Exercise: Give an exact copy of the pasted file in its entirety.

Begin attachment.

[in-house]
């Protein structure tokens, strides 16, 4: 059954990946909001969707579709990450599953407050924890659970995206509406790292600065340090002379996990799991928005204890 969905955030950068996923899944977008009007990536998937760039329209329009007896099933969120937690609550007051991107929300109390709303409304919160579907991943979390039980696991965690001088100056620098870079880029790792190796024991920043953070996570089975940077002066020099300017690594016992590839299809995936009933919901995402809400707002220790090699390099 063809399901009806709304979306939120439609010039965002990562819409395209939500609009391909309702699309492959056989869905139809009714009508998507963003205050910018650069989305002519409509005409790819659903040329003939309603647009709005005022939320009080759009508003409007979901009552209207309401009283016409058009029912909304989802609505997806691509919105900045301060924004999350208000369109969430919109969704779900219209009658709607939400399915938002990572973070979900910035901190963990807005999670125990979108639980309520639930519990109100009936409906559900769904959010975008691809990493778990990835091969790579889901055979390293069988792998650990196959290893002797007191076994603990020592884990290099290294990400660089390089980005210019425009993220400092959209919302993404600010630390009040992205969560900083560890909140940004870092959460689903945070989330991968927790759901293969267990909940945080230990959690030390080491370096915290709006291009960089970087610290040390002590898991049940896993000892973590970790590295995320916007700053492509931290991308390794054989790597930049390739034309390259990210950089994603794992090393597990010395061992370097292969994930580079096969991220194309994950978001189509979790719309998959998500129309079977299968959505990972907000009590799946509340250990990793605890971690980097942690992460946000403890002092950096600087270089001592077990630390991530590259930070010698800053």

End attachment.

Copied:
[in-house]
């Protein structure tokens, strides 16, 4: 059954990946909001969707579709990450599953407050924890659970995206509406790292600065340090002379996990799991928005204890 969905955030950068996923899944977008009007990536998937760039329209329009007896099933969120937690609550007051991107929300109390709303409304919160579907991943979390039980696991965690001088100056620098870079880029790792190796024991920043953070996570089975940077002066020099300017690594016992590839299809995936009933919901995402809400707002220790090699390099 063809399901009806709304979306939120439609010039965002990562819409395209939500609009391909309702699309492959056989869905139809009714009508998507963003205050910018650069989305002519409509005409790819659903040329003939309603647009709005005022939320009080759009508003409007979901009552209207309401009283016409058009029912909304989802609505997806691509919105900045301060924004999350208000369109969430919109969704779900219209009658709607939400399915938002990572973070979900910035901190963990807005999670125990979108639980309520639930519990109100009936409906559900769904959010975008691809990493778990990835091969790579889901055979390293069988792998650990196959290893002797007191076994603990020592884990290099290294990400660089390089980005210019425009993220400092959209919302993404600010630390009040992205969560900083560890909140940004870092959460689903945070989330991968927790759901293969267990909940945080230990959690030390080491370096915290709006291009960089970087610290040390002590898991049940896993000892973590970790590295995320916007700053492509931290991308390794054989790597930049390739034309390259990210950089994603794992090393597990010395061992370097292969994930580079096969991220194309994950978001189509979790719309998959998500129309079977299968959505990972907000009590799946509340250990990793605890971690980097942690992460946000403890002092950096600087270089001592077990630390991530590259930070010698800053």